6. The region is undergoing a large and expensive preparation for the “big one”. New hospitals and trauma centers with h lo pads. A new SFPD/FD headquarters. Expanded ferry service. All on the east side of the city. It’s called resilience. When the street are destroyed along with the water system these facilities will be invaluable.

    1. I don’t think anyone is arguing against reliance. One might argue that the city and the SFFD are not pursuing resilience in the most effective way.

  7. Fire engines have paramedics on board with rescue training as well to deal with psych emergencies. It is the engine that will arrive faster than an ambulance since fire stations are spread throughout the city at any given time.

    Fire station crews live the the station for minimum 24hrs unless there is mandatory overtime in which case a firefighter is often forced to make last minute arrangements with their spouses.

    Firefighters buy their own groceries and cook their own food, in between calls, they conduct drills, bldg inspections, and run school fire education programs to name a few things. All non-fighting equipment in the station such as TVs BBQ weights etc, are purchased by the members of that station and not by city.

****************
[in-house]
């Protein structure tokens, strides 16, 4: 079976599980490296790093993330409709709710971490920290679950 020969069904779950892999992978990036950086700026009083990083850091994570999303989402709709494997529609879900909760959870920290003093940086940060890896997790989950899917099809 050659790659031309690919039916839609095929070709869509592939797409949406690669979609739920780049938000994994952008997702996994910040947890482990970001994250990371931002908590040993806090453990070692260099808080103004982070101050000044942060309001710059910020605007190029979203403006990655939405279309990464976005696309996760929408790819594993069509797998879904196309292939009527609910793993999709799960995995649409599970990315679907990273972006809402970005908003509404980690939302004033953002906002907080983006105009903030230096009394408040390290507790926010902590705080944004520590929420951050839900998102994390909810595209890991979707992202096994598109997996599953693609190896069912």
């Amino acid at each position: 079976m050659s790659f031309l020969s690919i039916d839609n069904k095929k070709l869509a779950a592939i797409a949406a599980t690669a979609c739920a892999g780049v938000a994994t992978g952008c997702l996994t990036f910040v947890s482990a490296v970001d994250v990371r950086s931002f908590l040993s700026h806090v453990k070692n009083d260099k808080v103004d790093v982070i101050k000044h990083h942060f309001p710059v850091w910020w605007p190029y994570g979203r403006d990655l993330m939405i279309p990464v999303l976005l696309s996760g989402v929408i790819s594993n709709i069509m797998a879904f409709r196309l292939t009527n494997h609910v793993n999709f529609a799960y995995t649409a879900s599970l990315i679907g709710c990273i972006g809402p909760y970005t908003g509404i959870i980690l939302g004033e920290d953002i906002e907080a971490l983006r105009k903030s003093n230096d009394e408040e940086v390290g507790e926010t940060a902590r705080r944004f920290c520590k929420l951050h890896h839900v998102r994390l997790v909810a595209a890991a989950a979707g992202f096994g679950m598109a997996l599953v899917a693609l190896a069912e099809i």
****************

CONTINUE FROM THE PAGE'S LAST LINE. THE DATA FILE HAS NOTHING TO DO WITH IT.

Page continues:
You see firefighters taking a few minutes getting coffee in the morning, what you may not see are the hundreds of SFFD firefighters volunteering their off-days, with the Toy Program which does much more than just give out toys during holidays. Or maybe you haven’t noticed our NERT program, or our many volunteer associations working with community based programs. Or how our union donates to many grass-roots city programs.

    If paying for these services upsets some of you, I suggest that you move to rural unincorporated area of California where you can provide your own emergency service(s).

    And yes, I am one of these selfish overpaid firefighters to which some of you refer.